Fiona is a mathematical biologist who works on mathematical modelling of cancer. Mathematical models can help researchers to understand cancer evolution and predict the success of different treatment techniques. Fiona specifically considers how the human immune system interacts with cancer cells with the aim to find the optimum way to boost the natural response to remove cancer. Fiona is happy to be involved in outreach projects with schools or the general public, this could include short presentations on cancer modelling or the research area of mathematical biology.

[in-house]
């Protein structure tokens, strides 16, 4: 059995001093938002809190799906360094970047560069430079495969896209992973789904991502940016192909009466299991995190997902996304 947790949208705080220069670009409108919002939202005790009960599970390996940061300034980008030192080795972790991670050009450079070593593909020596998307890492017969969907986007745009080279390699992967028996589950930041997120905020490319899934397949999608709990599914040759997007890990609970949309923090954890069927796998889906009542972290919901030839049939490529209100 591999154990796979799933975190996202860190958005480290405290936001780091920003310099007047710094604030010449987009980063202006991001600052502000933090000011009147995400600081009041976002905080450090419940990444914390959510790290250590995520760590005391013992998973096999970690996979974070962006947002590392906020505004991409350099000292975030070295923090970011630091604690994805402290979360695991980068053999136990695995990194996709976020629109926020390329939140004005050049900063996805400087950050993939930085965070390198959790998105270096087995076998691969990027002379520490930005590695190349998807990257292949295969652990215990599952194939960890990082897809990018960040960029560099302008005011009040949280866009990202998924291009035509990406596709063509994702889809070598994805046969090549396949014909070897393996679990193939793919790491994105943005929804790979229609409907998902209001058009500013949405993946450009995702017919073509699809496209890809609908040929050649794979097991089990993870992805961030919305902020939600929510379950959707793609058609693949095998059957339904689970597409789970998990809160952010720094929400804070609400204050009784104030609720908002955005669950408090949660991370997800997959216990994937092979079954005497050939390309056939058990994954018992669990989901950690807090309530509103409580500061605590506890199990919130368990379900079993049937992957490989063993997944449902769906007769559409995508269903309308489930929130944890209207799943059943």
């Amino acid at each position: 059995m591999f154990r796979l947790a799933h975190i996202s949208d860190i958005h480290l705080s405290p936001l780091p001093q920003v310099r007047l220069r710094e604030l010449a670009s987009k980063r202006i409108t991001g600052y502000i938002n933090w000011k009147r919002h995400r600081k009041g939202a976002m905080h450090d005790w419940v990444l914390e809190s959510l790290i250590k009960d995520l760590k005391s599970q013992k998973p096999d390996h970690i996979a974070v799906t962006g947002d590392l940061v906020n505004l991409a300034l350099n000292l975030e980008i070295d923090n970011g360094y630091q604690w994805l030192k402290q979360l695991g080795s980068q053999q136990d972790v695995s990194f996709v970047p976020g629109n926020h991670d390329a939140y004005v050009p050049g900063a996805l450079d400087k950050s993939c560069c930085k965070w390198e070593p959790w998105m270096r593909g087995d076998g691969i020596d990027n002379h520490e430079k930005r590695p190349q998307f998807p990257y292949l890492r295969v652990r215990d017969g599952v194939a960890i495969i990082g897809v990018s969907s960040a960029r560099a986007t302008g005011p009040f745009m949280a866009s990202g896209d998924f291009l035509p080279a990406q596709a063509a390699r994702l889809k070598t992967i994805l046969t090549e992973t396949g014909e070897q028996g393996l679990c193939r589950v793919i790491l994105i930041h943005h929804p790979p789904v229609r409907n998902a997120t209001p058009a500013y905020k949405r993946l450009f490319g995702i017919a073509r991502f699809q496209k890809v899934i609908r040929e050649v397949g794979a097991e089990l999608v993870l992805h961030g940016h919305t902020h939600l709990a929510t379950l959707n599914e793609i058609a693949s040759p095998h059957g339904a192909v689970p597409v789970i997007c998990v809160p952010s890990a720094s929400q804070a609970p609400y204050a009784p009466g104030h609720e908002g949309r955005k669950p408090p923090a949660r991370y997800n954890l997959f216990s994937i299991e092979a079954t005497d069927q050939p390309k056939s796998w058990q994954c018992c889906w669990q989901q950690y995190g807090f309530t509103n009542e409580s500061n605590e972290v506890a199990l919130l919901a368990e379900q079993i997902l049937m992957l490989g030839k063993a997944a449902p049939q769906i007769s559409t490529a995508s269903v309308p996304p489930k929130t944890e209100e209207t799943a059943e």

Lars Olsen pic

Lars Olsen, Professor

Email: lo[AT]



Lars is a pure mathematician working on fractal geometry. Roughly speaking, 'fractals' are sets which exhibit interesting structures at arbitrarily small scales. Such objects appear naturally across science and studying them in a mathematical framework is of great interest. He is interested in various properties of fractals, including the relationship between their geometry and their dimension theory. Lars can can give expository talks at the high school level on most topics in pure mathematics. He has recently given talks at several high schools on, for example, "Infinity" and "Fermat's last theorem".

Paolo Pagano pic

Paolo Pagano, Research Assistant

Email: pp25[AT]